Opponents have argued that the massive project would destroy more than 400 acres of wetlands, threaten shad runs on the Mattaponi River, and flood Native American historical sites and fishing grounds. “This is enormous,” said Glen Besa, mid-Atlantic director of the Sierra Club, which has fought the project for more than a decade.
The seven-member board, which is advised by the state Department of Environmental Quality, is charged with setting standards for state waters and ruling on wetlands excavations and the conservation and economic development of water resources, among other purposes.
The decision means Newport News will have to seek a new permit next year and it should keep the city from buying land and laying pipelines.
The reservoir has been in the works since 1987, when state health officials urged Newport News to seek a future water supply. Since then, the city waterworks has spent $25 million trying to win government approval.
At the federal level, the Army Corps of Engineers initially rejected plans for creating the 12.2 billion gallon reservoir, but that decision was reversed last year. Environmental groups and the Mattaponi Indian tribe are appealing that reversal in federal court.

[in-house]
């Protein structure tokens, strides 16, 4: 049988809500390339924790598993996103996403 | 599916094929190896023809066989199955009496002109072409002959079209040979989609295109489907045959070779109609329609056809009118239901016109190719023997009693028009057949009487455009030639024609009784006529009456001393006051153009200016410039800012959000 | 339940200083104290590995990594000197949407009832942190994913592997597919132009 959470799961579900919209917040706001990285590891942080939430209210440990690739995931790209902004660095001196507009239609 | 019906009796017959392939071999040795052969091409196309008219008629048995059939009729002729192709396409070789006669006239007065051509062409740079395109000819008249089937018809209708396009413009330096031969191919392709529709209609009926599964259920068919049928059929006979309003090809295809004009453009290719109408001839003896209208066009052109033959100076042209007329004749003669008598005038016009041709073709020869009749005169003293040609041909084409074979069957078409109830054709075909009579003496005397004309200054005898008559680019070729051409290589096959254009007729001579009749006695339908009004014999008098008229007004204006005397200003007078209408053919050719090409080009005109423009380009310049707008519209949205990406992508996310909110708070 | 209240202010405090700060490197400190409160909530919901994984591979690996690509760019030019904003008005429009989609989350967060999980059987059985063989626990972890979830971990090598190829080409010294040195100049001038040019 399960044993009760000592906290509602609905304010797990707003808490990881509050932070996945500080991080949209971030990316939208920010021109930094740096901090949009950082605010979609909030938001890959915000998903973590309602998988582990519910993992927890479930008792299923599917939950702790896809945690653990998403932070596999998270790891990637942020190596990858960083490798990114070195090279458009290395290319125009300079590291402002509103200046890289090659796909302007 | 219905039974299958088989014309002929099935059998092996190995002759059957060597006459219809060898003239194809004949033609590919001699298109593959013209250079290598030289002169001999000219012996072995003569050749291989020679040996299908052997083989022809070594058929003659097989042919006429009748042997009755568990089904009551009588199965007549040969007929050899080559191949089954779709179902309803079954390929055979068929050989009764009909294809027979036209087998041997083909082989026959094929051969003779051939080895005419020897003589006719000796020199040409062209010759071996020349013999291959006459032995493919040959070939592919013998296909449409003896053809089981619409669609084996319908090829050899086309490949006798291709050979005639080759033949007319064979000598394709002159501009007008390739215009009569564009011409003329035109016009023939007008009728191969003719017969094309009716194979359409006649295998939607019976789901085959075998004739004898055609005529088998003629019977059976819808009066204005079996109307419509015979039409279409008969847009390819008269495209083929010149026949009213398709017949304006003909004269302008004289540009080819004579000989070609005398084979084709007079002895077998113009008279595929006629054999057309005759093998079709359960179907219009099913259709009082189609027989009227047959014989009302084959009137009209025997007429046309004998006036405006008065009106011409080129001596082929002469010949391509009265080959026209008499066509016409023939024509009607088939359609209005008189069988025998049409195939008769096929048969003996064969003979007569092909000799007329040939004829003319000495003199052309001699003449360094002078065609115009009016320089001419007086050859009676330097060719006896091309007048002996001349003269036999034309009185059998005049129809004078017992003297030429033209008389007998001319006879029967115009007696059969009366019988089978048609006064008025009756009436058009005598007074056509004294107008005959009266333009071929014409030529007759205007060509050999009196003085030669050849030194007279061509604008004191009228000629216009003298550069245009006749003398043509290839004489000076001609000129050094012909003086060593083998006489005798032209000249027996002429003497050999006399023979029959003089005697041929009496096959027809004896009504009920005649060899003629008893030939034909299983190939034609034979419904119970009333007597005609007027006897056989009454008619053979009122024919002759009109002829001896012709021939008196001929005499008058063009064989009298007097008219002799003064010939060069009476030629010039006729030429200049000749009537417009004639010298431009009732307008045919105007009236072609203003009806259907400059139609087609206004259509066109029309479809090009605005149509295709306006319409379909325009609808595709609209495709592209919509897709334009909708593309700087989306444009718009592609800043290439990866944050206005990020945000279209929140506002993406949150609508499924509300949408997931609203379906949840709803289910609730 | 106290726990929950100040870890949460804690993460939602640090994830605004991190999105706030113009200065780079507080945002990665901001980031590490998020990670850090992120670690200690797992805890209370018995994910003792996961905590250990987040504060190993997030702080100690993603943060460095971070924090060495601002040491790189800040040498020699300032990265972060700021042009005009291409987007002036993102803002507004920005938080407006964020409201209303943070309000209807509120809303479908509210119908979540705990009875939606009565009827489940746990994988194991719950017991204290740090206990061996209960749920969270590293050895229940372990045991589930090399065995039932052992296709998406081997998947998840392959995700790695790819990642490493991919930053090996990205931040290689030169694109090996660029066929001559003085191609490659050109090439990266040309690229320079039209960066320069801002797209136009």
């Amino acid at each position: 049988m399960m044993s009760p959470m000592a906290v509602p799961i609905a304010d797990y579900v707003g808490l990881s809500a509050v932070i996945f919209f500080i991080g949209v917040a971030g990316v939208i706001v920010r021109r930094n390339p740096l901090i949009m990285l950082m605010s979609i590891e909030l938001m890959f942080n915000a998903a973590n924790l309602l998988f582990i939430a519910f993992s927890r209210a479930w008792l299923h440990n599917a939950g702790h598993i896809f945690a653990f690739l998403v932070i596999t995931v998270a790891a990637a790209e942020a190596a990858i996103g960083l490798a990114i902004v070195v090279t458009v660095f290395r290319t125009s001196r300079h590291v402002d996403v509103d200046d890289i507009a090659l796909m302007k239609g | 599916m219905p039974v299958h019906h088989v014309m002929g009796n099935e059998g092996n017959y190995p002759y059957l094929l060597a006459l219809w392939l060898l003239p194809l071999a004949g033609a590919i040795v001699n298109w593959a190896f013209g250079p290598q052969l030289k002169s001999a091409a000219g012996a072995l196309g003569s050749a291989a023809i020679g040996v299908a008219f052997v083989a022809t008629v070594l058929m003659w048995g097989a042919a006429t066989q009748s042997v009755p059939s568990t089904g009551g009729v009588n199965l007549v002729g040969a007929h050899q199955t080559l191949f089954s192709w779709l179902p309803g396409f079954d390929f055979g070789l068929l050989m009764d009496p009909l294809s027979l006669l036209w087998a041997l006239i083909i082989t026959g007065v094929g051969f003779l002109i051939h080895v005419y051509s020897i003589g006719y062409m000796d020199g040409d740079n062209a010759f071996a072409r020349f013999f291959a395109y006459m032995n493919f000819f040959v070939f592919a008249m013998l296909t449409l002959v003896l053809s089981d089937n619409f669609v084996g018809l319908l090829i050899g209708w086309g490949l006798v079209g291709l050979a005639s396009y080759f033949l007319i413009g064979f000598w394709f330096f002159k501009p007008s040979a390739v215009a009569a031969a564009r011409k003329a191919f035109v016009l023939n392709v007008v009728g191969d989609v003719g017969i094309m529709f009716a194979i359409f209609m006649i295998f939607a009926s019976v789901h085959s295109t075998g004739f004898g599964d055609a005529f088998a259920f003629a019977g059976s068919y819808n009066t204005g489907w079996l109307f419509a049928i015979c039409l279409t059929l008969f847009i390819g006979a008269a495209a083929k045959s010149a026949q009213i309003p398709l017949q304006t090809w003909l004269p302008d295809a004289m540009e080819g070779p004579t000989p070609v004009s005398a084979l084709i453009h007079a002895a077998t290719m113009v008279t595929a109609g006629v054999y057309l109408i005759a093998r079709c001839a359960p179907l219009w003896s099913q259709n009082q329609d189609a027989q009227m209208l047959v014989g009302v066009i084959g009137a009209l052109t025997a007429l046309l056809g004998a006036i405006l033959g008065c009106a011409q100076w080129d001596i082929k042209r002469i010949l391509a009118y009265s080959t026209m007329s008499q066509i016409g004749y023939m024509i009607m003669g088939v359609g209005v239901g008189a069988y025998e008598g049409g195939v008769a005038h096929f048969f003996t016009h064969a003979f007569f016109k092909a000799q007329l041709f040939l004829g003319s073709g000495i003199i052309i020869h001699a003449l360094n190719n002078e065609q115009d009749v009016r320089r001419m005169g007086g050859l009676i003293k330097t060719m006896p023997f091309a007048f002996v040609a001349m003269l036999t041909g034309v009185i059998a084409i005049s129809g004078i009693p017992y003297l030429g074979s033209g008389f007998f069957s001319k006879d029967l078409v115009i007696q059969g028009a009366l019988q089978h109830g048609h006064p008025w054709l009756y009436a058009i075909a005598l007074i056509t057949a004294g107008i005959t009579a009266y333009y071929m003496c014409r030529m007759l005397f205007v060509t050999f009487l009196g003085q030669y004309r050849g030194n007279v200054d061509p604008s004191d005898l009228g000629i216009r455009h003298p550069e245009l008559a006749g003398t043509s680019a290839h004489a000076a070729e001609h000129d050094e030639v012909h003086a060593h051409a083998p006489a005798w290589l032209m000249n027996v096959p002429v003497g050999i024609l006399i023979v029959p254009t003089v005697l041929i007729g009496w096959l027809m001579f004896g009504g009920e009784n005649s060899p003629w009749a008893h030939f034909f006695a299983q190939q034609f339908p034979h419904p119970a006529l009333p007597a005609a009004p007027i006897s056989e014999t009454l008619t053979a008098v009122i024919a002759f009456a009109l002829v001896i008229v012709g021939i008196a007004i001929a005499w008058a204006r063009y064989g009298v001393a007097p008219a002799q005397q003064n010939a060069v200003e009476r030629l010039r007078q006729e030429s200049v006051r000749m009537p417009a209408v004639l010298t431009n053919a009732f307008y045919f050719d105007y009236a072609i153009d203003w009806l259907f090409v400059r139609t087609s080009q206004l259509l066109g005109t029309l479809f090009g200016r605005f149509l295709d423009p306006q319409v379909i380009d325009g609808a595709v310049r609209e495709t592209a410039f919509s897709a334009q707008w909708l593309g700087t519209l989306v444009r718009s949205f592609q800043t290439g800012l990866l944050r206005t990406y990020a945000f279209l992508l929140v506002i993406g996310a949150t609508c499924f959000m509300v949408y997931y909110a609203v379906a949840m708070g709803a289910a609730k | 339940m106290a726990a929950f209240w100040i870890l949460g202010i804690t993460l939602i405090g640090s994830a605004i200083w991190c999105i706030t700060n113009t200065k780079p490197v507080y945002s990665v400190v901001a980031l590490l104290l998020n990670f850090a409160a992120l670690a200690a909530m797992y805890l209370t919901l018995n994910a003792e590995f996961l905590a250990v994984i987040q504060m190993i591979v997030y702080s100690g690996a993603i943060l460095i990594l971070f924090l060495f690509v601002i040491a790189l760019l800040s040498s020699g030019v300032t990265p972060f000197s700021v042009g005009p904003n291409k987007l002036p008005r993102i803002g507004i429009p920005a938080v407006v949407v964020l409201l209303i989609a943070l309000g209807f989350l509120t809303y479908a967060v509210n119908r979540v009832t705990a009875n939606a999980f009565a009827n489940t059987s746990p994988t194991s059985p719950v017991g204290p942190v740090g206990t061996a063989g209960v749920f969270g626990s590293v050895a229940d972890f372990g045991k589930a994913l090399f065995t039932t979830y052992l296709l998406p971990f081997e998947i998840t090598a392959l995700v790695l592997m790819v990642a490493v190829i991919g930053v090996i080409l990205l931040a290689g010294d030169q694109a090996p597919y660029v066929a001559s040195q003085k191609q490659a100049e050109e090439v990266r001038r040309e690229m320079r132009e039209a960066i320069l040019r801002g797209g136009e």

Well-known Bay photographer Marion Warren dies
Marion E. Warren, a photographer known as “the Ansel Adams of the Chesapeake,” who captured images of the Bay for more than 50 years, has died. He was 86.
Warren died Sept. 8 after a long battle with cancer at Anne Arundel Medical Center, less than a week before he was going to put on an exhibit in Annapolis.
“If it hadn’t been for Marion, a lot of what we know visually about oystering, about crabbing, about life on the Bay, would be lost,” said longtime state archivist Edward Papenfuse, a close friend who manages Warren’s collection of 100,000 photos.
His photography of the Bay and its culture resulted in 1994’s “Bringing Back the Bay,” a collection of black-and-white photographs that is part coffee-table retrospective and part testimonial. It was, his daughter and co-author Mame Warren said, “a total act of love,” spurred on by his fear that future generations would never see the Chesapeake Bay he had known.
Court orders EPA to draft ballast regulations
The EPA must draft new rules within two years to bring ballast water regulations under the Clean Water Act, a federal court ruled in September.